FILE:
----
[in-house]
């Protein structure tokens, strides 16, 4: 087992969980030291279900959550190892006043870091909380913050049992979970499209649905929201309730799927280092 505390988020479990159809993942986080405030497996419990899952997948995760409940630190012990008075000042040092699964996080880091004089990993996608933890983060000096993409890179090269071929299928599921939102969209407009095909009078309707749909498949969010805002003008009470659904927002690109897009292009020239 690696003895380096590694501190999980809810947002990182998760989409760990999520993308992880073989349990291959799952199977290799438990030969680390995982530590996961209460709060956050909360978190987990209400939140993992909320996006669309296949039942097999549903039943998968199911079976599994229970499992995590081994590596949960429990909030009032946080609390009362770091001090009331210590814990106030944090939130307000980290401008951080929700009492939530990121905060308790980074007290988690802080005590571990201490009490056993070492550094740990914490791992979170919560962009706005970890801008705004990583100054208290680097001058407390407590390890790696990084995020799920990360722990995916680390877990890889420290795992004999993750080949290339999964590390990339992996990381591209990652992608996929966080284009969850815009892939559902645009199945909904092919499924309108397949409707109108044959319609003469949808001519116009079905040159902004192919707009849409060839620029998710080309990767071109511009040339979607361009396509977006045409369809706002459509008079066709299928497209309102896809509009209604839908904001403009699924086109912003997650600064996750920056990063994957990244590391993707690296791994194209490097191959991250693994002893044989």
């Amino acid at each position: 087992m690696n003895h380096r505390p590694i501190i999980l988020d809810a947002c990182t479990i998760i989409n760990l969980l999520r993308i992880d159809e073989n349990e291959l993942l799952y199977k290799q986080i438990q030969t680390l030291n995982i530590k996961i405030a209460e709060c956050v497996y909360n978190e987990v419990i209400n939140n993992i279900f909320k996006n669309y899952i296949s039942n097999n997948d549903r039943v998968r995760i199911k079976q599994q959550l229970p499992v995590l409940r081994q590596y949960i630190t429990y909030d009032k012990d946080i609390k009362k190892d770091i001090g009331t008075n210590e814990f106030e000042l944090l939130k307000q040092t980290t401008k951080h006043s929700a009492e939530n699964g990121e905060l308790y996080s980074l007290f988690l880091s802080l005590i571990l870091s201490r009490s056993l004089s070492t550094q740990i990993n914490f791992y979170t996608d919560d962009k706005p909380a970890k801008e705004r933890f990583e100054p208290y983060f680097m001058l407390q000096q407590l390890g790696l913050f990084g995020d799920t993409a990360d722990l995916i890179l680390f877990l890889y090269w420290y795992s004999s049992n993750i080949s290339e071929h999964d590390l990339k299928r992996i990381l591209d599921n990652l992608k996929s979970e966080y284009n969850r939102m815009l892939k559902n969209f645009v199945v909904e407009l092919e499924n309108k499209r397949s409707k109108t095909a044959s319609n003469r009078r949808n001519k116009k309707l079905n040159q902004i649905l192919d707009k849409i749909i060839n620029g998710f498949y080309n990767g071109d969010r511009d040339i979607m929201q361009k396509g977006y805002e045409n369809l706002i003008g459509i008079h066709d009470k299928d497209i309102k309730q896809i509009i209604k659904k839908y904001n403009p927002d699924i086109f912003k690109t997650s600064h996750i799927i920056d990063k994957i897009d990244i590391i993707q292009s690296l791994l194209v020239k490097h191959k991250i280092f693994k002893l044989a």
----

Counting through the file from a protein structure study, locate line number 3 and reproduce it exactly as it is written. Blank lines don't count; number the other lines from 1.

């Amino acid at each position: 087992m690696n003895h380096r505390p590694i501190i999980l988020d809810a947002c990182t479990i998760i989409n760990l969980l999520r993308i992880d159809e073989n349990e291959l993942l799952y199977k290799q986080i438990q030969t680390l030291n995982i530590k996961i405030a209460e709060c956050v497996y909360n978190e987990v419990i209400n939140n993992i279900f909320k996006n669309y899952i296949s039942n097999n997948d549903r039943v998968r995760i199911k079976q599994q959550l229970p499992v995590l409940r081994q590596y949960i630190t429990y909030d009032k012990d946080i609390k009362k190892d770091i001090g009331t008075n210590e814990f106030e000042l944090l939130k307000q040092t980290t401008k951080h006043s929700a009492e939530n699964g990121e905060l308790y996080s980074l007290f988690l880091s802080l005590i571990l870091s201490r009490s056993l004089s070492t550094q740990i990993n914490f791992y979170t996608d919560d962009k706005p909380a970890k801008e705004r933890f990583e100054p208290y983060f680097m001058l407390q000096q407590l390890g790696l913050f990084g995020d799920t993409a990360d722990l995916i890179l680390f877990l890889y090269w420290y795992s004999s049992n993750i080949s290339e071929h999964d590390l990339k299928r992996i990381l591209d599921n990652l992608k996929s979970e966080y284009n969850r939102m815009l892939k559902n969209f645009v199945v909904e407009l092919e499924n309108k499209r397949s409707k109108t095909a044959s319609n003469r009078r949808n001519k116009k309707l079905n040159q902004i649905l192919d707009k849409i749909i060839n620029g998710f498949y080309n990767g071109d969010r511009d040339i979607m929201q361009k396509g977006y805002e045409n369809l706002i003008g459509i008079h066709d009470k299928d497209i309102k309730q896809i509009i209604k659904k839908y904001n403009p927002d699924i086109f912003k690109t997650s600064h996750i799927i920056d990063k994957i897009d990244i590391i993707q292009s690296l791994l194209v020239k490097h191959k991250i280092f693994k002893l044989a």